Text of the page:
The country size choice for currency production in 20th Centruy paper money seems to have deen determined by ease of production rather than other factors.
In European countries, the size of note was slightly larger – in width or height, and sometimes both, as the denominations inclreased in value.
These countries produced one denomination on each sheet of paper.
In the United States, starting in the colonial era and continuing thru the early large size note prodction era of the 1880s, the format many US printers used were notes of the same size, so that one sheet of four notes (as they were often printed) could mix and match denominations for the same issuer. So a note sheet may include a format of 1-1-3-5, or 1-1-5-10, or 1-5-5-10, or other formats.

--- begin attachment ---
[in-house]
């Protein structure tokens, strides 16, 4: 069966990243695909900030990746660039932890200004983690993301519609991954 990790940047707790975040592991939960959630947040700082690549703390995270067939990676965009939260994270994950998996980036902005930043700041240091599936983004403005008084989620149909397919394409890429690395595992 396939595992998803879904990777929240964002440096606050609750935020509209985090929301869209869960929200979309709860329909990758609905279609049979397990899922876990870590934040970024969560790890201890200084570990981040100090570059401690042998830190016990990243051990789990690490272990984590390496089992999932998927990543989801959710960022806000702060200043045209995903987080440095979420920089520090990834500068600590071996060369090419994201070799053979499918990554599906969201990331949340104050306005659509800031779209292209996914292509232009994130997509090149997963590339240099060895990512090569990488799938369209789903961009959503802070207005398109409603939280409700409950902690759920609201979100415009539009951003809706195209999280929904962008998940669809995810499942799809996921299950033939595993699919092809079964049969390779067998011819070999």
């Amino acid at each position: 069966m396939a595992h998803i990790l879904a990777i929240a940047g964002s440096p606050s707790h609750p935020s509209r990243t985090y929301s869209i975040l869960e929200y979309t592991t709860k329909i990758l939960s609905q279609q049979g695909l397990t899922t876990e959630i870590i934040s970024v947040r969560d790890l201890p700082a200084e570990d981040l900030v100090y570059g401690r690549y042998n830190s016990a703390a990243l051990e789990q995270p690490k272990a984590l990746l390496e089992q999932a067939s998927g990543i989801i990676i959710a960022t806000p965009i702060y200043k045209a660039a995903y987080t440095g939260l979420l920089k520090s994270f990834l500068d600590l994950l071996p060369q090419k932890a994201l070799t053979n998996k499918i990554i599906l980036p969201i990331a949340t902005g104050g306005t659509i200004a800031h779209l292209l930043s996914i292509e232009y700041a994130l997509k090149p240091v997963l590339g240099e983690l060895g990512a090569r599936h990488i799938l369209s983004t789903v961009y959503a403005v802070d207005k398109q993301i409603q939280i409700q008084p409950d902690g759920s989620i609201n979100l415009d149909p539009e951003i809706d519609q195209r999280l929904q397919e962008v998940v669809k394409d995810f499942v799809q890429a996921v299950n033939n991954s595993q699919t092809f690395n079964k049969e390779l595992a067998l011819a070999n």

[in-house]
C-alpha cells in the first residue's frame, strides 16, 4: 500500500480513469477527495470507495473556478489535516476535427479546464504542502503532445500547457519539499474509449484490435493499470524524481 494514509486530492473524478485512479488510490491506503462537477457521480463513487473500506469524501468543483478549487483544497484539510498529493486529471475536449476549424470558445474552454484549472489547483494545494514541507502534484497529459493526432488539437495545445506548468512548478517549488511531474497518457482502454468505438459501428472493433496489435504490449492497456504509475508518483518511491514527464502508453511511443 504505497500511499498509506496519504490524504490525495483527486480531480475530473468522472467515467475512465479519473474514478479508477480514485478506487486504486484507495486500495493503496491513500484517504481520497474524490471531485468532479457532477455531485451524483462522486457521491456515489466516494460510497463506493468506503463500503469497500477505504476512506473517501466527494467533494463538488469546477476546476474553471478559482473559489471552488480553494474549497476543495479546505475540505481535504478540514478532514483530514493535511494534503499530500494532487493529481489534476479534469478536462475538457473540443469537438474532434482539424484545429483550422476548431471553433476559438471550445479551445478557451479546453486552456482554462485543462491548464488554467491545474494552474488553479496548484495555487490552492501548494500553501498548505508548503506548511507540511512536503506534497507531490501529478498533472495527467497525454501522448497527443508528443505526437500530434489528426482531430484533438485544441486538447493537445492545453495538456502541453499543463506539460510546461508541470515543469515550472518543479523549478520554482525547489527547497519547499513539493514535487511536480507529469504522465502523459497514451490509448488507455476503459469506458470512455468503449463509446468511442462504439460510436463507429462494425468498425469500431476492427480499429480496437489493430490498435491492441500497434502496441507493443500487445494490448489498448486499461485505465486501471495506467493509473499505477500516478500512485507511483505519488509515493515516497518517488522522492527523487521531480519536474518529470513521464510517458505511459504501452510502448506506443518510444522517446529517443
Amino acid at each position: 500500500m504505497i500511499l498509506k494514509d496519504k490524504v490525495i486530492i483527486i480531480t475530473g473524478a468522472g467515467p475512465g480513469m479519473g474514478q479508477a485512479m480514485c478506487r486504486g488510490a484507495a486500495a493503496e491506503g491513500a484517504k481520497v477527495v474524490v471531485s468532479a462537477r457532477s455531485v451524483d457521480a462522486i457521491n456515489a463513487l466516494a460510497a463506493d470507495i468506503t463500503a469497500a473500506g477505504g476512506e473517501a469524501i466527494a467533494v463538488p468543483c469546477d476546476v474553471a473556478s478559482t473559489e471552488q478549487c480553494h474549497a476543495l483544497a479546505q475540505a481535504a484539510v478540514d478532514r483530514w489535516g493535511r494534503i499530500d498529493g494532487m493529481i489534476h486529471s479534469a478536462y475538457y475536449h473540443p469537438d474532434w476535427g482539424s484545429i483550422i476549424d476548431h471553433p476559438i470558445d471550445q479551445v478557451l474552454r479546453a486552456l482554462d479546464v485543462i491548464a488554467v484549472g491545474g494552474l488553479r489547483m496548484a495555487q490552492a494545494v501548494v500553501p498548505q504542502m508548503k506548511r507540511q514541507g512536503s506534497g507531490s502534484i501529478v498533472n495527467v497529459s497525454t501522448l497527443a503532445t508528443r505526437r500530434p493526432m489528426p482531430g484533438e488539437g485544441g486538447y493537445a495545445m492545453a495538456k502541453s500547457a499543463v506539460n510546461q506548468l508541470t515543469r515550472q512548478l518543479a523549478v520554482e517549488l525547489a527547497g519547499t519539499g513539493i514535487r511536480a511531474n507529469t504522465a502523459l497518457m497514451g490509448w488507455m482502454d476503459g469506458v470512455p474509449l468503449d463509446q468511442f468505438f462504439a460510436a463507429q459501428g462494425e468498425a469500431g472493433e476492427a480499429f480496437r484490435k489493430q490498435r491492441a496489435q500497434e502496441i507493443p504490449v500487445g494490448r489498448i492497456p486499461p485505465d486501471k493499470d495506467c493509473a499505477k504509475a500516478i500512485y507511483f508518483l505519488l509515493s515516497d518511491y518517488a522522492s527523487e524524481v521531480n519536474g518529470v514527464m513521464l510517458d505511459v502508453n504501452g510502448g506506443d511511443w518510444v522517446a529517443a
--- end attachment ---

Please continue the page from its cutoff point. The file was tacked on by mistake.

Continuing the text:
The uncut sheets of Colonial and Continental Currency which are extant also show that several denominations were included on the same sheet of paper.
Thus, for ease of production, namely cutting, that the choice is made for same size currency.
(Granted since the larger format presses have been used, I know of no modern production facility which still mixes currency denominations on one sheet of paper).
So the size issue, is one of historical production convience.
Thus the court rule, as reviewed in the NY Times article, now puts the response to the Bureau of Engraving and Printing, who, I must say is really on a learing curve, starting with the redesign of the currency since the 1990s with the “big head portraits”, and now with color.
Sadly, I think it is still the vending machine industry in the United States which will keep us from getting different size currency.